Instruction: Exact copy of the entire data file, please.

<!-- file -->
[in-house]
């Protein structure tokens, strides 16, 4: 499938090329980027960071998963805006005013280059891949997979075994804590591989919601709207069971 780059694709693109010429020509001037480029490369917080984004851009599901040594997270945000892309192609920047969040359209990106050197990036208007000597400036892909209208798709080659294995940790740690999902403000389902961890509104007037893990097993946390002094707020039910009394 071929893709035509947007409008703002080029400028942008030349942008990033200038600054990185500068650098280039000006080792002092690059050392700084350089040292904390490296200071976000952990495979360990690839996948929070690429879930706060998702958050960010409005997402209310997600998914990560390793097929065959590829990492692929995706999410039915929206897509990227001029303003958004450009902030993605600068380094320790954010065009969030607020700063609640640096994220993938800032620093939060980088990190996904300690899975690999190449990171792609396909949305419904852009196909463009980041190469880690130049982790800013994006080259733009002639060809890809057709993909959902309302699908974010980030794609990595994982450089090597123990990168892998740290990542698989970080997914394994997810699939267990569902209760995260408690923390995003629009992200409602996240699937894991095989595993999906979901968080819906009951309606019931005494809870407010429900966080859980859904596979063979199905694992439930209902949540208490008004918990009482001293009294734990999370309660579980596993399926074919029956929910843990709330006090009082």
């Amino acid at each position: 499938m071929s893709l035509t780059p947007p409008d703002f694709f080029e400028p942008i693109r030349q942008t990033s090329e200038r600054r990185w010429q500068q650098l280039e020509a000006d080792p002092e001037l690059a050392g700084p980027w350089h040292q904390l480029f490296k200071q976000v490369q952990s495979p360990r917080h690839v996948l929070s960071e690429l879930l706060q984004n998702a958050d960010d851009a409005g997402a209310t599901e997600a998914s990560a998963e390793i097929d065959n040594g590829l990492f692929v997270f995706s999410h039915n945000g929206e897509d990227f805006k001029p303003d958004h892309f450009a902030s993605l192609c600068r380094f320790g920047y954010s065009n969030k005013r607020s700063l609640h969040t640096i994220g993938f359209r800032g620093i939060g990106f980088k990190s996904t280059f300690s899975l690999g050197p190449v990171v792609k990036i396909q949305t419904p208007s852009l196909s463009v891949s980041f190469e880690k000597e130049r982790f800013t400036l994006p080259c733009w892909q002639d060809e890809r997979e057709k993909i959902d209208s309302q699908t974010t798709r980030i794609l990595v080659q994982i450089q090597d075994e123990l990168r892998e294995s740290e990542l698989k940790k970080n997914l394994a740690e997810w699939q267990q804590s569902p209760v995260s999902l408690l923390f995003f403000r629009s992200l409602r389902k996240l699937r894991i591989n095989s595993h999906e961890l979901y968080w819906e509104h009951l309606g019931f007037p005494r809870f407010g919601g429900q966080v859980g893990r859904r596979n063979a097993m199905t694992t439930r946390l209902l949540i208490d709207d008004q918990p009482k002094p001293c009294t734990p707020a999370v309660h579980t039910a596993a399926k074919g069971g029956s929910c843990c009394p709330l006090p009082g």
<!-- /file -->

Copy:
[in-house]
């Protein structure tokens, strides 16, 4: 499938090329980027960071998963805006005013280059891949997979075994804590591989919601709207069971 780059694709693109010429020509001037480029490369917080984004851009599901040594997270945000892309192609920047969040359209990106050197990036208007000597400036892909209208798709080659294995940790740690999902403000389902961890509104007037893990097993946390002094707020039910009394 071929893709035509947007409008703002080029400028942008030349942008990033200038600054990185500068650098280039000006080792002092690059050392700084350089040292904390490296200071976000952990495979360990690839996948929070690429879930706060998702958050960010409005997402209310997600998914990560390793097929065959590829990492692929995706999410039915929206897509990227001029303003958004450009902030993605600068380094320790954010065009969030607020700063609640640096994220993938800032620093939060980088990190996904300690899975690999190449990171792609396909949305419904852009196909463009980041190469880690130049982790800013994006080259733009002639060809890809057709993909959902309302699908974010980030794609990595994982450089090597123990990168892998740290990542698989970080997914394994997810699939267990569902209760995260408690923390995003629009992200409602996240699937894991095989595993999906979901968080819906009951309606019931005494809870407010429900966080859980859904596979063979199905694992439930209902949540208490008004918990009482001293009294734990999370309660579980596993399926074919029956929910843990709330006090009082």
């Amino acid at each position: 499938m071929s893709l035509t780059p947007p409008d703002f694709f080029e400028p942008i693109r030349q942008t990033s090329e200038r600054r990185w010429q500068q650098l280039e020509a000006d080792p002092e001037l690059a050392g700084p980027w350089h040292q904390l480029f490296k200071q976000v490369q952990s495979p360990r917080h690839v996948l929070s960071e690429l879930l706060q984004n998702a958050d960010d851009a409005g997402a209310t599901e997600a998914s990560a998963e390793i097929d065959n040594g590829l990492f692929v997270f995706s999410h039915n945000g929206e897509d990227f805006k001029p303003d958004h892309f450009a902030s993605l192609c600068r380094f320790g920047y954010s065009n969030k005013r607020s700063l609640h969040t640096i994220g993938f359209r800032g620093i939060g990106f980088k990190s996904t280059f300690s899975l690999g050197p190449v990171v792609k990036i396909q949305t419904p208007s852009l196909s463009v891949s980041f190469e880690k000597e130049r982790f800013t400036l994006p080259c733009w892909q002639d060809e890809r997979e057709k993909i959902d209208s309302q699908t974010t798709r980030i794609l990595v080659q994982i450089q090597d075994e123990l990168r892998e294995s740290e990542l698989k940790k970080n997914l394994a740690e997810w699939q267990q804590s569902p209760v995260s999902l408690l923390f995003f403000r629009s992200l409602r389902k996240l699937r894991i591989n095989s595993h999906e961890l979901y968080w819906e509104h009951l309606g019931f007037p005494r809870f407010g919601g429900q966080v859980g893990r859904r596979n063979a097993m199905t694992t439930r946390l209902l949540i208490d709207d008004q918990p009482k002094p001293c009294t734990p707020a999370v309660h579980t039910a596993a399926k074919g069971g029956s929910c843990c009394p709330l006090p009082g």